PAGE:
A step towards a new beginning


In the library, Tania Guzman, junior, researches different colleges in hopes of discovering the school that suits her best. “I just want to make sure I’ll make the right choice,” Guzman said.

Angelica Co, Student Life Editor

As the class of 2012 relish their last year around the Viking campus, the graduating students still face one of the most hectic and highly anticipated part of their senior year: college applications. Although a few have decided to take an easier route and are planning on attending a community college, a great number of students chose to take a longer stride and are reaching for universities and even Ivy Leagues.

“My decisions were, based on practicality,” Ivy Hughes, 12, said. “I had a couple reach schools that I could possibly get into, a couple schools I felt confident that I could get into, and a school that was my back up.”

In comparison to other prestigious universities, community colleges offer less of the college atmosphere that some undergraduates want to experience. Most importantly, students cannot obtain a Bachelor’s degree unless they transfer out to a university. Even then, their benefits—a reduced tuition, transfer credits, and programs that develop vocational skills—have attracted many applicants. Advanced Placement student Ibrar Khan, 12, willingly decided to attend a city college after reflecting the pros and cons among different schools.

“It’s more convenient, and it’s cheaper,” Khan said. “When I go to a university later on, I want to go to one of my choice and not just go because I got accepted.”

Besides city colleges, state universities also prove to be popular among the seniors due to the same reasons: they are often close to home and cost less. But despite their proximity, what the latter provides that community colleges do not is the opportunity for the students to join the countless activities available outside of class.

“Going to a state university just seems like a better choice since they’re closer to home, yet they still offer a lot of academic options that the other universities offer,” Eduardo Lopez, 12, said.

State universities and city colleges do in fact contain their own advantages, but the seniors have not disregarded the possibility of going to a university and obtaining the chance of living the infamous college life many high school graduates crave for. Staying in dorm rooms, attending events, joining various activities, and living beyond the restrictions of their parents are among the aspects that bring undergraduates the enthusiasm of going to some place distant.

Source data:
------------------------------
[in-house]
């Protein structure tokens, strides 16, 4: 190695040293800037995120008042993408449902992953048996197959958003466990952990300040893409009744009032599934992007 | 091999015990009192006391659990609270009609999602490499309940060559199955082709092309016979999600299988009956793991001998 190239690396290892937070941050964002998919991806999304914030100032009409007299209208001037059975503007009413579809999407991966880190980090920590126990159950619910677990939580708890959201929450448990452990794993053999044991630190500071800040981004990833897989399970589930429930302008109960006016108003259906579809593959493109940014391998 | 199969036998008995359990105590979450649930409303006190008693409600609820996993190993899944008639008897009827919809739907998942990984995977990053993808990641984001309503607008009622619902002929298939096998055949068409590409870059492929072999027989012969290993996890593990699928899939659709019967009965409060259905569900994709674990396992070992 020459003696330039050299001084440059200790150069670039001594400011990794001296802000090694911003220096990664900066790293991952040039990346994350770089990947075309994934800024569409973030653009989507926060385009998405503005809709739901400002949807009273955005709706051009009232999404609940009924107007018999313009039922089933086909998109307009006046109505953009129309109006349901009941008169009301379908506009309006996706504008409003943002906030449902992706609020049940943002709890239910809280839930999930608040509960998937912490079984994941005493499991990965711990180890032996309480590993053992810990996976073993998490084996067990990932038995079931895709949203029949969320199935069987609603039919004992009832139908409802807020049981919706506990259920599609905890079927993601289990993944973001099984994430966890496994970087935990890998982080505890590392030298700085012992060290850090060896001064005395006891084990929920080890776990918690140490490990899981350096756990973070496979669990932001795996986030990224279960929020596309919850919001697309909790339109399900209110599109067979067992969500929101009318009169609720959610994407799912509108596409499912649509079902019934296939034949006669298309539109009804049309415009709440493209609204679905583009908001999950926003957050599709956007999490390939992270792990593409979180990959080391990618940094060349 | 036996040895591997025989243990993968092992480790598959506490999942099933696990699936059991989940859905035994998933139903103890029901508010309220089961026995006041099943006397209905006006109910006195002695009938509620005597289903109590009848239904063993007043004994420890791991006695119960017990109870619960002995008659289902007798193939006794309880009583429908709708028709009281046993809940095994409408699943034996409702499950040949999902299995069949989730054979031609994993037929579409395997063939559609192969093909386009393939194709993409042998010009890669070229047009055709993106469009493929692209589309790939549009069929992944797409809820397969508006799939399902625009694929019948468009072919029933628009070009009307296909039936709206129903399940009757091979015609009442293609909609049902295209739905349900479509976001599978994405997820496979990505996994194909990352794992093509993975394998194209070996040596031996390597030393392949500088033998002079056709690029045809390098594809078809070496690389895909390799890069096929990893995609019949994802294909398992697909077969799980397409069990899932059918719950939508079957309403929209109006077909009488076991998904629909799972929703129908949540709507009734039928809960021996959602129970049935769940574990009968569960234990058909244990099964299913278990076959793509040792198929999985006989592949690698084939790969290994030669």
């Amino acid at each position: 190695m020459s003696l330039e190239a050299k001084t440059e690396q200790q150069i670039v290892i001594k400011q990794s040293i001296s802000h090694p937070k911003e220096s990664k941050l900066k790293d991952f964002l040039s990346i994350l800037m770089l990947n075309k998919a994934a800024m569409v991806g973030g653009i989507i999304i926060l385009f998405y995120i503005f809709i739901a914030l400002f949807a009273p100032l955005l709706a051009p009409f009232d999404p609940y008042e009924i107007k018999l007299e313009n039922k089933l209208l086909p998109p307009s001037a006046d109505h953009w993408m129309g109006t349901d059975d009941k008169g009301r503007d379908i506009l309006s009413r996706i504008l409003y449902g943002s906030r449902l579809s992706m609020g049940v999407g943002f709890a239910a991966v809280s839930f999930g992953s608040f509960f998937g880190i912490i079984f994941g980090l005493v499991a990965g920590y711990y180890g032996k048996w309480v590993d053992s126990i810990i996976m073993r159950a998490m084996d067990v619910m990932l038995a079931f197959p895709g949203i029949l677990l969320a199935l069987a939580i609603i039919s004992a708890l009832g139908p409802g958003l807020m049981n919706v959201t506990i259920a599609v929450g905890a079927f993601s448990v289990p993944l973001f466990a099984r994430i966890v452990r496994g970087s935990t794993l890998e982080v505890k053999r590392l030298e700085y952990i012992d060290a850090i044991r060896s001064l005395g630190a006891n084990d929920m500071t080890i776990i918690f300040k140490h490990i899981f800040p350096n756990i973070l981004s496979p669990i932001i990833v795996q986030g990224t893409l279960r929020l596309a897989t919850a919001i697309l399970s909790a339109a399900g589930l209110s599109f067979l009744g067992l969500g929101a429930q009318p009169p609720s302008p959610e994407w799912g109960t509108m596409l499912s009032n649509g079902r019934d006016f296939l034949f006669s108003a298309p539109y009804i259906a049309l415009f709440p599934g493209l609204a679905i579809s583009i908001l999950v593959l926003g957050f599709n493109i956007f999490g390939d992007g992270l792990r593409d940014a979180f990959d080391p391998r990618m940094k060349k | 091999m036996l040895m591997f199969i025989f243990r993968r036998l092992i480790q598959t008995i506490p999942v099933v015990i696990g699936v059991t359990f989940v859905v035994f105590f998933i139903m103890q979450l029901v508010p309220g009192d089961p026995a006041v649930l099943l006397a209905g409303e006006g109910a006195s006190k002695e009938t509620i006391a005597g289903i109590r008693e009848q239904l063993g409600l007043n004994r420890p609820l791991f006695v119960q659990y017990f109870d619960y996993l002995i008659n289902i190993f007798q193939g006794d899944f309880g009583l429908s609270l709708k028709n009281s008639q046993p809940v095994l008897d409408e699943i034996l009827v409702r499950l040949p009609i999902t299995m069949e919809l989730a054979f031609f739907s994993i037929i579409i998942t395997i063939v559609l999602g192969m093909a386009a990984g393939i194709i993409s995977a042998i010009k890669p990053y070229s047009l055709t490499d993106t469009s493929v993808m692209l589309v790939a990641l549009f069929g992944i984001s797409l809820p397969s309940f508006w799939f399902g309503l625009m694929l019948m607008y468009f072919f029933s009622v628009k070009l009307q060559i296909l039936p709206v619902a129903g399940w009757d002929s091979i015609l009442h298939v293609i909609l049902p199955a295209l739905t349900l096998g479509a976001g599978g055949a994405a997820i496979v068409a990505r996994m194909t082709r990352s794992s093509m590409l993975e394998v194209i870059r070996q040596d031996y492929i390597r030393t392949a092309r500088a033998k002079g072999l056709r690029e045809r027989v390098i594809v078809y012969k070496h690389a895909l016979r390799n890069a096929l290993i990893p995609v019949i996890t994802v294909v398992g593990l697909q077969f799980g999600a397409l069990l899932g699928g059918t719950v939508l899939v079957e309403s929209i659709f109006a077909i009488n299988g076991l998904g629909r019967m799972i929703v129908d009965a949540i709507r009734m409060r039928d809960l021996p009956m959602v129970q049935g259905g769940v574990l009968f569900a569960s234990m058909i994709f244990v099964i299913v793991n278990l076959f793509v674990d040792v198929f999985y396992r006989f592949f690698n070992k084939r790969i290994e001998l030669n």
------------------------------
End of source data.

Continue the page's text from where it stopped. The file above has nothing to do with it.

“I want to meet new people, experience new things, and become more independent,” Miriam Escamilla, 12, said.

On the other hand, a few Vikings have eagerly taken a step further and applied for an early decision to Ivy Leagues. The more prominent universities require a lot more from the students; high SAT/ACT scores, excellent academic records, leadership skills, and extra curricular activities are among the many requirements. But in spite of the tremendous amount of work they necessitate, Genesis Anguiano, 12, has accepted the challenge as she applied to five Ivy League universities.

“One of the reasons I am interested in applying to Ivy League schools is having the opportunity to be taught by amazing faculty,” Anguiano said. “I can only imagine what a great experience it would be to take a class taught by philosopher Peter Singer at Princeton.”

Although many are excited to leave the high school grounds, the application process was a hassle for the aspirant college students. Besides filling in the usual background information, academics, and extracurricular activities portion, personal statements proved to be the worst part.

“The personal statements were the most challenging because that is where you show how you are different than everyone else in a limited amount of words,” Giovanni Rico, 12, said.

Deadlines have arrived for the nine Universities of California, California State Colleges, and early decisions, but applications still await those who plan to attend private schools, which are due in January, or city colleges, which are due in March. After days, or even months, of dealing with the application process, the undergraduates must now participate in the waiting game as they anticipate for the results that will possibly shape the near future.